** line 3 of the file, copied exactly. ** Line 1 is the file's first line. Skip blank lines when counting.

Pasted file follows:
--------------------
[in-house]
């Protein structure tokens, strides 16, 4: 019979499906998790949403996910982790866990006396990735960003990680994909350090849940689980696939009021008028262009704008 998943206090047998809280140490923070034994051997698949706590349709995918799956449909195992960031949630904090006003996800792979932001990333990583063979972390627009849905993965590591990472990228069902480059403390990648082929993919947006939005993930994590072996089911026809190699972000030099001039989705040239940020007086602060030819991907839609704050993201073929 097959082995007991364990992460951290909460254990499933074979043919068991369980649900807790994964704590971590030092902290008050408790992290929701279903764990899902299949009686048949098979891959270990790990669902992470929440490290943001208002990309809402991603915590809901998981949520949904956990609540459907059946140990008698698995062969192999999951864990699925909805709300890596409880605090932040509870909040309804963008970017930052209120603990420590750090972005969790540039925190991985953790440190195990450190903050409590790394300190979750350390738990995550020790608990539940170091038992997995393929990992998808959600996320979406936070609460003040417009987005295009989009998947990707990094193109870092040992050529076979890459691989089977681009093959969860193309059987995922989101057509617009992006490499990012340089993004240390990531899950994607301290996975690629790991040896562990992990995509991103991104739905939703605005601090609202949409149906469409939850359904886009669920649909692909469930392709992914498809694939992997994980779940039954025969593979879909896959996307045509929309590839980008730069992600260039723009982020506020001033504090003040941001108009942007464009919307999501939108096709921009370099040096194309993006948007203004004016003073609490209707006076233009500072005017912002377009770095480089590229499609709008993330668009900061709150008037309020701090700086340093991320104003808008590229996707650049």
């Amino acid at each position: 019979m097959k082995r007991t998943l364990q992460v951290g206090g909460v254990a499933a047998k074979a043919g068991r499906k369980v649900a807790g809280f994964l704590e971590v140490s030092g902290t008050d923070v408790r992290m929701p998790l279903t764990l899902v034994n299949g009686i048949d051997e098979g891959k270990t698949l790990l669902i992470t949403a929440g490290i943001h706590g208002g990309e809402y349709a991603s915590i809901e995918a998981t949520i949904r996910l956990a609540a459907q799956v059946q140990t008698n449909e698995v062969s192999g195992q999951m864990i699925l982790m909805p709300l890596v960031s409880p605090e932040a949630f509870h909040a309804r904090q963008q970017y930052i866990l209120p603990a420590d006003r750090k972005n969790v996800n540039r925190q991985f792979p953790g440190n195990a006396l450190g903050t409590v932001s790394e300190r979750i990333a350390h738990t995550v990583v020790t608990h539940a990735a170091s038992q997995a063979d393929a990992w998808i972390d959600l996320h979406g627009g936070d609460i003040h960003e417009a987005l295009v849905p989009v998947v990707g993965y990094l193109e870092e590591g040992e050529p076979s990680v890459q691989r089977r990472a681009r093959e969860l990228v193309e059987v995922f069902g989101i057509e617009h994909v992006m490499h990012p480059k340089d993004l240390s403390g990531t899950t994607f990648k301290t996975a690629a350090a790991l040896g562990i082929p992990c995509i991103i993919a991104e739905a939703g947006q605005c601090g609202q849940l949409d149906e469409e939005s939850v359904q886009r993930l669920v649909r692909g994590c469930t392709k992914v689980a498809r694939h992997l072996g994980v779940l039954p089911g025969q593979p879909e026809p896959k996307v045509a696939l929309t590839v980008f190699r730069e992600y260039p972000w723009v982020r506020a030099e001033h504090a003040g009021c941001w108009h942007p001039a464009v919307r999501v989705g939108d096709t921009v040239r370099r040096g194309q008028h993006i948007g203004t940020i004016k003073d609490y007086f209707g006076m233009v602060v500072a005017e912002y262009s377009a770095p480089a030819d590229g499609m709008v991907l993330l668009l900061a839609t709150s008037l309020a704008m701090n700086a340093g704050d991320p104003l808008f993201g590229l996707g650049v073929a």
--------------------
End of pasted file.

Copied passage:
């Amino acid at each position: 019979m097959k082995r007991t998943l364990q992460v951290g206090g909460v254990a499933a047998k074979a043919g068991r499906k369980v649900a807790g809280f994964l704590e971590v140490s030092g902290t008050d923070v408790r992290m929701p998790l279903t764990l899902v034994n299949g009686i048949d051997e098979g891959k270990t698949l790990l669902i992470t949403a929440g490290i943001h706590g208002g990309e809402y349709a991603s915590i809901e995918a998981t949520i949904r996910l956990a609540a459907q799956v059946q140990t008698n449909e698995v062969s192999g195992q999951m864990i699925l982790m909805p709300l890596v960031s409880p605090e932040a949630f509870h909040a309804r904090q963008q970017y930052i866990l209120p603990a420590d006003r750090k972005n969790v996800n540039r925190q991985f792979p953790g440190n195990a006396l450190g903050t409590v932001s790394e300190r979750i990333a350390h738990t995550v990583v020790t608990h539940a990735a170091s038992q997995a063979d393929a990992w998808i972390d959600l996320h979406g627009g936070d609460i003040h960003e417009a987005l295009v849905p989009v998947v990707g993965y990094l193109e870092e590591g040992e050529p076979s990680v890459q691989r089977r990472a681009r093959e969860l990228v193309e059987v995922f069902g989101i057509e617009h994909v992006m490499h990012p480059k340089d993004l240390s403390g990531t899950t994607f990648k301290t996975a690629a350090a790991l040896g562990i082929p992990c995509i991103i993919a991104e739905a939703g947006q605005c601090g609202q849940l949409d149906e469409e939005s939850v359904q886009r993930l669920v649909r692909g994590c469930t392709k992914v689980a498809r694939h992997l072996g994980v779940l039954p089911g025969q593979p879909e026809p896959k996307v045509a696939l929309t590839v980008f190699r730069e992600y260039p972000w723009v982020r506020a030099e001033h504090a003040g009021c941001w108009h942007p001039a464009v919307r999501v989705g939108d096709t921009v040239r370099r040096g194309q008028h993006i948007g203004t940020i004016k003073d609490y007086f209707g006076m233009v602060v500072a005017e912002y262009s377009a770095p480089a030819d590229g499609m709008v991907l993330l668009l900061a839609t709150s008037l309020a704008m701090n700086a340093g704050d991320p104003l808008f993201g590229l996707g650049v073929a």